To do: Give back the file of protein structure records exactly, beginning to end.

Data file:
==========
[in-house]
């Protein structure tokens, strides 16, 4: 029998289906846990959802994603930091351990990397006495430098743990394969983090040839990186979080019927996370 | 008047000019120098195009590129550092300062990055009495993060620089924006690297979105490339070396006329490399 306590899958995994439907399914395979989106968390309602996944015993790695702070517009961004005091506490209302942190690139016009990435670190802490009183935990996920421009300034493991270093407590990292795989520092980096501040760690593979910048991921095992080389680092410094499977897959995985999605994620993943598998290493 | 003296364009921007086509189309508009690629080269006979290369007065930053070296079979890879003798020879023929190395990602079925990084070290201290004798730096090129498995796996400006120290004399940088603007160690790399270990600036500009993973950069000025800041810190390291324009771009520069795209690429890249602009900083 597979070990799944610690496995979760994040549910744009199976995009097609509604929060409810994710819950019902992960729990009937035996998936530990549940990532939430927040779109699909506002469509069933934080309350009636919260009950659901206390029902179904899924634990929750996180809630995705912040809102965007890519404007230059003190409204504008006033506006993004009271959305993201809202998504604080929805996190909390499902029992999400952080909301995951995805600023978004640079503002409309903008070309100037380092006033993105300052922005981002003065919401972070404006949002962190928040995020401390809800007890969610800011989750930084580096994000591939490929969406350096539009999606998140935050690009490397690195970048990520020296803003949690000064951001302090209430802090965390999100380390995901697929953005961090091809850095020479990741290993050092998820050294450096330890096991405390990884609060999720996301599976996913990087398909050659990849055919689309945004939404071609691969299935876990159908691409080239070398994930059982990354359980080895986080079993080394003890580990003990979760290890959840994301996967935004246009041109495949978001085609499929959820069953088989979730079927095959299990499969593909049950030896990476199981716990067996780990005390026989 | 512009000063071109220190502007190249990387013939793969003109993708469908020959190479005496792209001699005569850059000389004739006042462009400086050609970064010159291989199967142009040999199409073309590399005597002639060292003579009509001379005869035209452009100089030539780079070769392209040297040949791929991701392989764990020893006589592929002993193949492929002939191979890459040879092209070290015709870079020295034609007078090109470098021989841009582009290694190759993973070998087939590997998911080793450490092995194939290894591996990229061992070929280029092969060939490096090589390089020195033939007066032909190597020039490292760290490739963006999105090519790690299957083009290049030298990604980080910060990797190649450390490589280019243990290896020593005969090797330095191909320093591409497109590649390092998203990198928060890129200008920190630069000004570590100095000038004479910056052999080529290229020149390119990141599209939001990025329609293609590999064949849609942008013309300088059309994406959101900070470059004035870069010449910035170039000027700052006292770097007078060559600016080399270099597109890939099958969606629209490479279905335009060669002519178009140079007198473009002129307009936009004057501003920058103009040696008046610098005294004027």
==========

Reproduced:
[in-house]
């Protein structure tokens, strides 16, 4: 029998289906846990959802994603930091351990990397006495430098743990394969983090040839990186979080019927996370 | 008047000019120098195009590129550092300062990055009495993060620089924006690297979105490339070396006329490399 306590899958995994439907399914395979989106968390309602996944015993790695702070517009961004005091506490209302942190690139016009990435670190802490009183935990996920421009300034493991270093407590990292795989520092980096501040760690593979910048991921095992080389680092410094499977897959995985999605994620993943598998290493 | 003296364009921007086509189309508009690629080269006979290369007065930053070296079979890879003798020879023929190395990602079925990084070290201290004798730096090129498995796996400006120290004399940088603007160690790399270990600036500009993973950069000025800041810190390291324009771009520069795209690429890249602009900083 597979070990799944610690496995979760994040549910744009199976995009097609509604929060409810994710819950019902992960729990009937035996998936530990549940990532939430927040779109699909506002469509069933934080309350009636919260009950659901206390029902179904899924634990929750996180809630995705912040809102965007890519404007230059003190409204504008006033506006993004009271959305993201809202998504604080929805996190909390499902029992999400952080909301995951995805600023978004640079503002409309903008070309100037380092006033993105300052922005981002003065919401972070404006949002962190928040995020401390809800007890969610800011989750930084580096994000591939490929969406350096539009999606998140935050690009490397690195970048990520020296803003949690000064951001302090209430802090965390999100380390995901697929953005961090091809850095020479990741290993050092998820050294450096330890096991405390990884609060999720996301599976996913990087398909050659990849055919689309945004939404071609691969299935876990159908691409080239070398994930059982990354359980080895986080079993080394003890580990003990979760290890959840994301996967935004246009041109495949978001085609499929959820069953088989979730079927095959299990499969593909049950030896990476199981716990067996780990005390026989 | 512009000063071109220190502007190249990387013939793969003109993708469908020959190479005496792209001699005569850059000389004739006042462009400086050609970064010159291989199967142009040999199409073309590399005597002639060292003579009509001379005869035209452009100089030539780079070769392209040297040949791929991701392989764990020893006589592929002993193949492929002939191979890459040879092209070290015709870079020295034609007078090109470098021989841009582009290694190759993973070998087939590997998911080793450490092995194939290894591996990229061992070929280029092969060939490096090589390089020195033939007066032909190597020039490292760290490739963006999105090519790690299957083009290049030298990604980080910060990797190649450390490589280019243990290896020593005969090797330095191909320093591409497109590649390092998203990198928060890129200008920190630069000004570590100095000038004479910056052999080529290229020149390119990141599209939001990025329609293609590999064949849609942008013309300088059309994406959101900070470059004035870069010449910035170039000027700052006292770097007078060559600016080399270099597109890939099958969606629209490479279905335009060669002519178009140079007198473009002129307009936009004057501003920058103009040696008046610098005294004027």